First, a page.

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Hyperion Records

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The Enchanted Castle or Psyche outside the palace of Cupid (detail) by Claude Lorraine (1600-1682)
Reproduced by permission of The Trustees, The National Gallery, London
Track(s) taken from CDA66125
Recording details: April 1983
Unknown, Unknown
Produced by Martin Compton
Engineered by Antony Howell
Release date: February 1987
Total duration: 26 minutes 48 seconds

Piano Trio in B flat major, K502
composer
1786

Allegro  [12'39]
Larghetto  [7'58]
Allegretto  [6'11]

Other recordings available for download
The Florestan Trio
Introduction  EnglishFrançaisDeutsch
In 1786, when he wrote the Piano Trio in B flat major K502, Mozart was at the height of his powers and enjoying the only period of real success in his adult career. The previous year he had completed the six string quartets dedicated to Haydn, and The Marriage of Figaro received its premiere in May 1786. He had now been living in Vienna for five years. When he had first moved there, pianos were not yet the dominant keyboard instrument (as they already were in London and Paris), and it was Mozart more than anyone who awoke the Viennese to the possibilities of the piano as a concerto and chamber instrument. 1786 was the year of three of his greatest piano concertos (K488 in A major, K491 in C minor, and K503 in C major) and of three trios—the sublime ‘Kegelstatt’ Trio for clarinet, viola and piano (K498), and the first two of his mature trios for violin, cello and piano, in G major (K496) and B flat major (K502). These are quite different from the contemporary ‘accompanied sonatas’, giving the violin and cello an independence on which Beethoven was later to build.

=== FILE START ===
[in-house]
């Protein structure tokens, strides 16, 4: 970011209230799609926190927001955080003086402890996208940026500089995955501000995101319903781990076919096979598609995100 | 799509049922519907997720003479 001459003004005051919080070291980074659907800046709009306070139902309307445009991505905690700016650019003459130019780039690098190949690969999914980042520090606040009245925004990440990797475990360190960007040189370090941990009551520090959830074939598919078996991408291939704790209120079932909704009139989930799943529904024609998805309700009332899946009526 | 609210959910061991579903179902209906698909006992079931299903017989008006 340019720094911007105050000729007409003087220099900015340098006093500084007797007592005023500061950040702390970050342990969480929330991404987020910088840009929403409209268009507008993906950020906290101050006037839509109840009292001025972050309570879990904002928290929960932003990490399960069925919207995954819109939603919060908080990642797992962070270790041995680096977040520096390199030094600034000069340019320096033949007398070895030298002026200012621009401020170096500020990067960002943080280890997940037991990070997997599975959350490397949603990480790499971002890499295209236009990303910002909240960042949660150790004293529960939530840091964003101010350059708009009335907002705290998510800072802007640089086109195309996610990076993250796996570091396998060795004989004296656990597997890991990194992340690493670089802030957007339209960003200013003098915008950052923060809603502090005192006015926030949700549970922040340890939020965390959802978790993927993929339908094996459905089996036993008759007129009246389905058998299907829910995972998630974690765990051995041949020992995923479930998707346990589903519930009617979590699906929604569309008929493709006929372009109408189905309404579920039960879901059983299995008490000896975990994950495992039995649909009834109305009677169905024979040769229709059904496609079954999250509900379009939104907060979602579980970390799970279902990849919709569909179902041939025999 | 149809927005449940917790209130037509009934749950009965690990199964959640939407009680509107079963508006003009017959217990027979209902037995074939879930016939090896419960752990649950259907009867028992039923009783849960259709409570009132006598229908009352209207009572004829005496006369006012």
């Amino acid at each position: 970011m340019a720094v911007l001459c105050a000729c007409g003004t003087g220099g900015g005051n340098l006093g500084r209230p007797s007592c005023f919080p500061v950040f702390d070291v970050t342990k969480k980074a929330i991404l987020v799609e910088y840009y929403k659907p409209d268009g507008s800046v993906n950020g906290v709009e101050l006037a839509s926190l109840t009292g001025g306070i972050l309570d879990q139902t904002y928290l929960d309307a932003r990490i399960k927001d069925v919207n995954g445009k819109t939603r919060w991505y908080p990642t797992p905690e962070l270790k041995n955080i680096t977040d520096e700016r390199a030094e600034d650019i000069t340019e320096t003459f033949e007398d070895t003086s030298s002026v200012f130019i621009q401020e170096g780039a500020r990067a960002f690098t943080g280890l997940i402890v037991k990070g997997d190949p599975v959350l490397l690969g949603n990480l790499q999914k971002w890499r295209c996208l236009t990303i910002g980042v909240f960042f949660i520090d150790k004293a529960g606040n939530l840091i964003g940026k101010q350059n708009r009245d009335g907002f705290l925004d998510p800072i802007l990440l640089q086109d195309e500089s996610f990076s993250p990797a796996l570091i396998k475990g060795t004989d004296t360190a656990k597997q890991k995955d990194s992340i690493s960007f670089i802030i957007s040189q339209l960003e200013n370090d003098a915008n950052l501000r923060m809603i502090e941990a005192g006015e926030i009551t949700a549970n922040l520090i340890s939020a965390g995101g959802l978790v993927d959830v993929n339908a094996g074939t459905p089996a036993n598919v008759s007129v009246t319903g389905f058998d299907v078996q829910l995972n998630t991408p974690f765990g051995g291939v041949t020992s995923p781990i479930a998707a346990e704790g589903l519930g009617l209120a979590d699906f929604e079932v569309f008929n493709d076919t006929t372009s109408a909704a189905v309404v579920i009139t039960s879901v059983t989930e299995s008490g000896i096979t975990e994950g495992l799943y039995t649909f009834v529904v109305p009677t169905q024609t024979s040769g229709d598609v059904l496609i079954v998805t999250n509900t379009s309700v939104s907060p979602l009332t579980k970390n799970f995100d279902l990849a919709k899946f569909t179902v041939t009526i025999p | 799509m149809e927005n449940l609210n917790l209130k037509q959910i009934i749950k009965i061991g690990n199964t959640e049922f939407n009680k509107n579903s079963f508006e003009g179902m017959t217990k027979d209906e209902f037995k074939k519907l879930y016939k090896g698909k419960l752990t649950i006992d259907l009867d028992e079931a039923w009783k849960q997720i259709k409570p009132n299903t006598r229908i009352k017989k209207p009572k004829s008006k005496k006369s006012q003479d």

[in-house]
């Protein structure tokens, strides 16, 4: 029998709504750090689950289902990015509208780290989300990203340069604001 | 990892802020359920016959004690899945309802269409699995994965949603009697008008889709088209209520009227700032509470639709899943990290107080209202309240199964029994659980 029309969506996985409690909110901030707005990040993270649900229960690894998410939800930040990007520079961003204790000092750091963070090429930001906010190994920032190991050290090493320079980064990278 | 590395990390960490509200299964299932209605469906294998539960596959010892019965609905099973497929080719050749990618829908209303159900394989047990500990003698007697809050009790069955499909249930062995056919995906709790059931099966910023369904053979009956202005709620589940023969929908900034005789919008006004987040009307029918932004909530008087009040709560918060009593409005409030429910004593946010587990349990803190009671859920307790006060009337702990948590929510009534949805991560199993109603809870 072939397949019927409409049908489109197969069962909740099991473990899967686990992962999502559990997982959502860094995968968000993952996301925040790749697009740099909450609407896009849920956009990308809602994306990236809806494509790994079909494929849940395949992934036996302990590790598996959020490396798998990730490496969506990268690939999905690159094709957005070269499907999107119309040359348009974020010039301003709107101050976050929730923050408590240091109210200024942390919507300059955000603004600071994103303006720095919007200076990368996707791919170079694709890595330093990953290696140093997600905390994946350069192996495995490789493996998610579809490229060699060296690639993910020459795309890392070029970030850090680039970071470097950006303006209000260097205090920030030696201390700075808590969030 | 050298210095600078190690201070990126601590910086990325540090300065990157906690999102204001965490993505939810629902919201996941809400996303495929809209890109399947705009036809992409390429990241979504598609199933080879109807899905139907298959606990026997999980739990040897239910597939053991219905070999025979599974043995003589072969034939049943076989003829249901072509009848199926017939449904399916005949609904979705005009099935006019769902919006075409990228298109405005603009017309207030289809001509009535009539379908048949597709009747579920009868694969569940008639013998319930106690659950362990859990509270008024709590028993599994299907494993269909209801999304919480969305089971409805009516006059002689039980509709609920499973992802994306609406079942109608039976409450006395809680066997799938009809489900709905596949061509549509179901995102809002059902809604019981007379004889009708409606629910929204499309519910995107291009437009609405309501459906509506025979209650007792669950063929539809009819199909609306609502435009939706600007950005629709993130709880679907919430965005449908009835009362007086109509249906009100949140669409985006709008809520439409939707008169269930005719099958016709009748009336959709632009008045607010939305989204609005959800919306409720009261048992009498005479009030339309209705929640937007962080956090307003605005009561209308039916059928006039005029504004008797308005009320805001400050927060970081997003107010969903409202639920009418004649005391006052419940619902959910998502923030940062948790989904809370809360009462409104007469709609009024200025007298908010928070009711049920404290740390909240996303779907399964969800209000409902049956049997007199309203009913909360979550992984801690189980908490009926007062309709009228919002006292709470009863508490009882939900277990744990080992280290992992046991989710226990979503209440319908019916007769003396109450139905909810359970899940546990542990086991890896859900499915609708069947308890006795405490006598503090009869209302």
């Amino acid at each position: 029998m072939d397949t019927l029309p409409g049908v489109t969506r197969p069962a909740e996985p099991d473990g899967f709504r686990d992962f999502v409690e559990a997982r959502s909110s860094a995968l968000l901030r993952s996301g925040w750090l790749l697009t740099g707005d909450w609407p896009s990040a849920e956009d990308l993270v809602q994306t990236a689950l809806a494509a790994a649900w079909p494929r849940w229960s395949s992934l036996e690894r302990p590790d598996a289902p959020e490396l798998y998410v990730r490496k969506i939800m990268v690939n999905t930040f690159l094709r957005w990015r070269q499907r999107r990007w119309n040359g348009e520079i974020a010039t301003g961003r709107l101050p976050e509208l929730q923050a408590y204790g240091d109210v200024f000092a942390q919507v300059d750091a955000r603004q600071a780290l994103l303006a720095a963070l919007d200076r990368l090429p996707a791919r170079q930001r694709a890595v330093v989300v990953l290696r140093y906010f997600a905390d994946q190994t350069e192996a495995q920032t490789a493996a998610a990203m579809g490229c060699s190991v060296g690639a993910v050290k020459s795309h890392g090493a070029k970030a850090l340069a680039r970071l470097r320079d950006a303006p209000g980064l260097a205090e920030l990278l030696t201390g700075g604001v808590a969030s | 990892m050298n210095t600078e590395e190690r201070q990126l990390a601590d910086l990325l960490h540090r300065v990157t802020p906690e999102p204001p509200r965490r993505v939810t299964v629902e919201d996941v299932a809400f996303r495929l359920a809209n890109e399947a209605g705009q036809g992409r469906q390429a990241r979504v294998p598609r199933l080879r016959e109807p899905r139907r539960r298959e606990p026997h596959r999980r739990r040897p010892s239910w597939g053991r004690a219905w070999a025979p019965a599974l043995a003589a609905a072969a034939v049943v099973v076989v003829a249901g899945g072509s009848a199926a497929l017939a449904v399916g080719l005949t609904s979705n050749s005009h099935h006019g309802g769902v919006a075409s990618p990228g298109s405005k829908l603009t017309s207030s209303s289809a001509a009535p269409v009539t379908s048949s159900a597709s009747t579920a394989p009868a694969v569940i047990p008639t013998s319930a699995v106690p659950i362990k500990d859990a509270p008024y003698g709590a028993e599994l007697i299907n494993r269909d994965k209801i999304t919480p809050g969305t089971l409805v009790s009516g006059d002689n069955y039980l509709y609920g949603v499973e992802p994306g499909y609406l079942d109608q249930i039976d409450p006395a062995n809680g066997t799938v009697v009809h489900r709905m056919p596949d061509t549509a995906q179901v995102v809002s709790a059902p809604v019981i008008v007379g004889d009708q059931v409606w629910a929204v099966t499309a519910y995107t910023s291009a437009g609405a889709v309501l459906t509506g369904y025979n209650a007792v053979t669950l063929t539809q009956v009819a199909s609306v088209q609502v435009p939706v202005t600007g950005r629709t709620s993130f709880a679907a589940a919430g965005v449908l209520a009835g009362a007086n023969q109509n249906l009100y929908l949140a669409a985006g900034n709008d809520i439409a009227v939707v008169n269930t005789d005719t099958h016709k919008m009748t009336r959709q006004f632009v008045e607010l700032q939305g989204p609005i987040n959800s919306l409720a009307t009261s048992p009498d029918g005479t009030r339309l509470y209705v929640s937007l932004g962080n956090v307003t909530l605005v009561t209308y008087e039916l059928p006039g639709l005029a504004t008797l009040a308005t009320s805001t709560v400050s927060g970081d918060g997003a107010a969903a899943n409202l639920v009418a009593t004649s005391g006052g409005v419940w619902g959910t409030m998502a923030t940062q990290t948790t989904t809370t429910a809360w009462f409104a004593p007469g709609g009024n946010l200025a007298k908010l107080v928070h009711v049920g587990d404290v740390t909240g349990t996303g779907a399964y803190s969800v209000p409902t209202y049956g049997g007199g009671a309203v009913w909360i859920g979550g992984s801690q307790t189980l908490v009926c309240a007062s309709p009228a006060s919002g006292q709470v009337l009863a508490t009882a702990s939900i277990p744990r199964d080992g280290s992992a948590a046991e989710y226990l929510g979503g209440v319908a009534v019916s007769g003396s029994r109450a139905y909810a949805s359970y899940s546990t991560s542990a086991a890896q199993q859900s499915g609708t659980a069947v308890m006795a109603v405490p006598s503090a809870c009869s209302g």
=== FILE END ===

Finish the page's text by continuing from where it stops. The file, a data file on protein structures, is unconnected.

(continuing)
Despite this new independence of the string parts, the B flat Trio has a particularly flamboyant character in its piano-writing which makes it seem almost like a concerto. The first-movement Allegro is constructed virtually throughout from the opening phrases, in which piano and stringed instruments answer each other—an economy of means that is much more characteristic of Haydn than of Mozart. Only at the start of the central development section does Mozart venture further afield, with a new theme first on violin then on cello. The Larghetto is a movement of highly decorated lyricism, with a simpler and more poised middle section. Again the style of the elaboration seems to suggest homage to Haydn. The finale is a wide-ranging rondo. Its opening phrase has a rather antique character, like a subject for an organ fugue. From time to time Mozart does treat it to ‘learned’ counterpoint, but always with his characteristically light touch, and interspersed with dashing passages of virtuoso piano-writing. These are combined in a brilliant way as the movement draws to a close. But it is the unassuming little second theme that ends the work, wittily played in counterpoint, as violin and cello answer each other like two characters vying to be the last to leave the stage.

from notes by Robert Philip © 2006


Other albums featuring this work
'Mozart: Piano Trios K502,542,564' (CDA67556)
Mozart: Piano Trios K502,542,564
'Mozart: Six Piano Trios' (CDS44021/3)
Mozart: Six Piano Trios
MP3 £11.25FLAC £11.25ALAC £11.25Buy by post £41.97 (ARCHIVE SERVICE) CDS44021/3  3CDs Boxed set (at a special price) — Archive Service   Download currently discounted

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